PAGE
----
Increased violence forces evacuation of Libyan Red Crescent offices, while volunteers continue saving lives

Publié: 25 novembre 2014 15:52 CET

By Soraya Dali-Balta, IFRC


For months, intense clashes have been ravaging different Libyan cities and putting the lives of thousands at risk. Recently, the violence has not spared the safety of Libyan Red Crescent Society staff and volunteers, who were forced to relocate to safer areas where they can continue carrying out their humanitarian activities.


The Libyan Red Crescent Society remains one of the very few humanitarian organisations that have been active on ground since the onset of the crisis in the country.


Earlier in November, the Libyan Red Crescent Society’s General Secretariat was forced to flee its offices in the Sidi Hussein region in the city of Benghazi because of ongoing nearby clashes, and move temporarily to the Benghazi Medical Centre. However, soon after, hostilities and the difficulty of moving from and to the Centre required another evacuation, and the General Secretariat then relocated to Qortoba School in Al Roueissat region where its Operations Unit has been sharing offices with that of the Libyan Red Crescent’s Benghazi branch.


In a related matter, the Ibn Sina Hospital of the National Society inaugurated its specialised clinics to provide first-aid services to emergency cases. The hospital treats between 300 and 400 cases on a daily basis.



“We moved from our permanent location to a temporary one, and then in less than two days, relocated again to a third place to be able to resume our humanitarian work,” said Mr Omar Ajaudah, the acting Secretary General of the Libyan Red Crescent.


Despite the escalation of violence in many Libyan cities in recent weeks, the Libyan Red Crescent did not give in to security threats as its volunteers continue responding to the needs of IDPs and evacuate families and individuals who were trapped in damaged buildings and isolated roads.


Dr Muftah Etwilb, Regional Representative of the International Federation of Red Cross and Red Crescent Societies (IFRC) in North Africa said: “We express our readiness and full support to the Libyan Red Crescent amid these difficult circumstances and continue with our partners in the Movement to support the National Society in its capacity to respond to the growing needs.”


The Benghazi branch of the Libyan Red Crescent Society has also relocated its blood bank centre from Sidi Hussein to Al Salmani area. The National Society’s blood bank is the only functioning centre of this nature in Benghazi, and it is known for providing hospitals in the region with needed blood transfusion. Meanwhile, volunteers in the Benghazi branch continue providing relief services and assistance to families affected by the unrest in the country.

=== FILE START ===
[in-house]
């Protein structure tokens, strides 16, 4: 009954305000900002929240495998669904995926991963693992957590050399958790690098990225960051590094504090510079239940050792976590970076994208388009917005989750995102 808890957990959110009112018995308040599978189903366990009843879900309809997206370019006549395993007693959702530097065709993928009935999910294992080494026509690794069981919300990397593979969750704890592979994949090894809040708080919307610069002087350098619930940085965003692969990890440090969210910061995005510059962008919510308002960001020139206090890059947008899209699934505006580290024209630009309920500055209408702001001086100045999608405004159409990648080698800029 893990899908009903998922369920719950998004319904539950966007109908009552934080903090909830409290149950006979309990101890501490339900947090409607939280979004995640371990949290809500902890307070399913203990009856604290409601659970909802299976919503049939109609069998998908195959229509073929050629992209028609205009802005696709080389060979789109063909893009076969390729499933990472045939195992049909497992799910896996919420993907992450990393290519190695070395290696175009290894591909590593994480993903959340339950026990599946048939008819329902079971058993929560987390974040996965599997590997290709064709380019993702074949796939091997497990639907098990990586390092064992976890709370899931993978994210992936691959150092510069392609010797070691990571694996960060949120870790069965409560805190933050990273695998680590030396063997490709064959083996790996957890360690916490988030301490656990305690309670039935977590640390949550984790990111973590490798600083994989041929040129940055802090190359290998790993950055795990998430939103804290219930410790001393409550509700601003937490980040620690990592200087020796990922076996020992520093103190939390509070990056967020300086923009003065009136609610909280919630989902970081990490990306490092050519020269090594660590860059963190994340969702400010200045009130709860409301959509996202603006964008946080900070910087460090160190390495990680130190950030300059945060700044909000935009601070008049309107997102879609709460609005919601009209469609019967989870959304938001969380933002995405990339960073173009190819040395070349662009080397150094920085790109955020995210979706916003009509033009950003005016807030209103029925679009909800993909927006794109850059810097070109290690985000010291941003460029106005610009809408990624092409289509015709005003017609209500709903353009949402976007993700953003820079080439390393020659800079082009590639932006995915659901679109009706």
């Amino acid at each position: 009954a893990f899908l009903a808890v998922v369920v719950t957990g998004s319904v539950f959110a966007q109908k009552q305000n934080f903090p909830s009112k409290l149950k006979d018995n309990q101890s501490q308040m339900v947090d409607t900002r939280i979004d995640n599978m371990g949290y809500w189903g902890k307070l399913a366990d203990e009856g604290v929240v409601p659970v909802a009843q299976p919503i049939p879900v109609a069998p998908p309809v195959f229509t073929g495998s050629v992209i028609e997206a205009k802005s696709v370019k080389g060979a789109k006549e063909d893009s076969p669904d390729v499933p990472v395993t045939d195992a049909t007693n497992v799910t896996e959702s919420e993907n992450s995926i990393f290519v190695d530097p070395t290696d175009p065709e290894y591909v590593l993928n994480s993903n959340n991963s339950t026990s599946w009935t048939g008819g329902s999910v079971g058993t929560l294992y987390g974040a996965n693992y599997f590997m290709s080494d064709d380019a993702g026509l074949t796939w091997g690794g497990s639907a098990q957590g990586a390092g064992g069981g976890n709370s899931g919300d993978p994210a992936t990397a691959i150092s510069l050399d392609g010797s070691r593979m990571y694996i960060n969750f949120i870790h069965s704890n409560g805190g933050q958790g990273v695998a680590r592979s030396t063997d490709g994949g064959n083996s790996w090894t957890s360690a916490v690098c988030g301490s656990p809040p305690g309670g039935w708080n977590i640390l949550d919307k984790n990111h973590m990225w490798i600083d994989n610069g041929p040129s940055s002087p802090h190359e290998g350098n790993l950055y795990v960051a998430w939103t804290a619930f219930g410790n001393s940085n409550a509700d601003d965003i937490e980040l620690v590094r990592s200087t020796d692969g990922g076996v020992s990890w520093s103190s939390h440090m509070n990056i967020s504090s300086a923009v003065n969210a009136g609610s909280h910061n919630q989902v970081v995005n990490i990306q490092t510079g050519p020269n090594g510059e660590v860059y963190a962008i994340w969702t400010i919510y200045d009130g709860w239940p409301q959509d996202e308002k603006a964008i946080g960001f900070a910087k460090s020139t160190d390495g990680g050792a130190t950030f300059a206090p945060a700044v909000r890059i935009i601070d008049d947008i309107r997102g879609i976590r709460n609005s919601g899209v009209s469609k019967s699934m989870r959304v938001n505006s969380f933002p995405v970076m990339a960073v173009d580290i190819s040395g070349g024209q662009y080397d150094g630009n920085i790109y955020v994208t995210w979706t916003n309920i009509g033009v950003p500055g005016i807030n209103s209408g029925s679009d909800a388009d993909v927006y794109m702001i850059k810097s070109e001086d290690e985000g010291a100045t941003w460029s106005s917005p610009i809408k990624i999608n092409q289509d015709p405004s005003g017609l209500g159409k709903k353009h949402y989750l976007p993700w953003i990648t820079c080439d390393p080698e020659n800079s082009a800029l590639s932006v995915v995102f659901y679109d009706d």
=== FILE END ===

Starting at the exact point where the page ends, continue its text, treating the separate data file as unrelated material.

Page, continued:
Since early November, the volunteers have managed to evacuate more than 200 Libyan and foreign families, in addition to many foreign workers, from regions witnessing increased violence. This evacuation was only made possible after the Libyan Red Crescent mediated between parties to the conflict and reached an agreement on a ceasefire to secure a safe passage in the area. Also, a team of experts, trained by the ICRC, succeeded in retrieving dead bodies in different parts of the city.

Libyan Red Crescent volunteers continue offering medical and first-aid services to the residents and the displaced populations in Benghazi and have so far provided more than 1000 medical supplies.

As for the Tripoli branch, volunteers have distributed food supplies, drinking water, cooking utensils and blankets to 40 families in the internally displaced persons’ (IDP) camp in Kakleh, in addition to supporting the Crisis Committee in the city with medications and the necessary medical supplies. Food supplies were also distributed by Tripoli branch volunteers to IDPs in the cities of Qalaa and Warshefana.

In the city of Misrata, the National Society marked the World Diabetes Day on November 14, when it ran some medical tests targeting in particular illegal migrants in the country. And a workshop focusing on recovering bodies and handling them was offered to 15 volunteers in the city of Darnah, in addition to trainings on crisis management aimed at enabling the local team to become ready to respond to any emergency. Meanwhile ,the Libyan Red Crescent team in the coastal city of Tobruk has used ambulances to set up field first-aid positions to prepare for any unexpected development.


The IFRC and the ICRC are working with the Libyan Red Crescent in correspondence with their contingency plan. The IFRC has allocated a share of its contingency fund to deliver necessary food and non-food items to displaced and stranded families in Libya, and these have so far included 3,000 food parcels, 1,000 packages containing cooking pots, 2,000 blankets, 100 packages with first aid kits, in addition to 2,000 mattresses and several locally-procured generators. The programs aims at covering the needs of 20,000 people.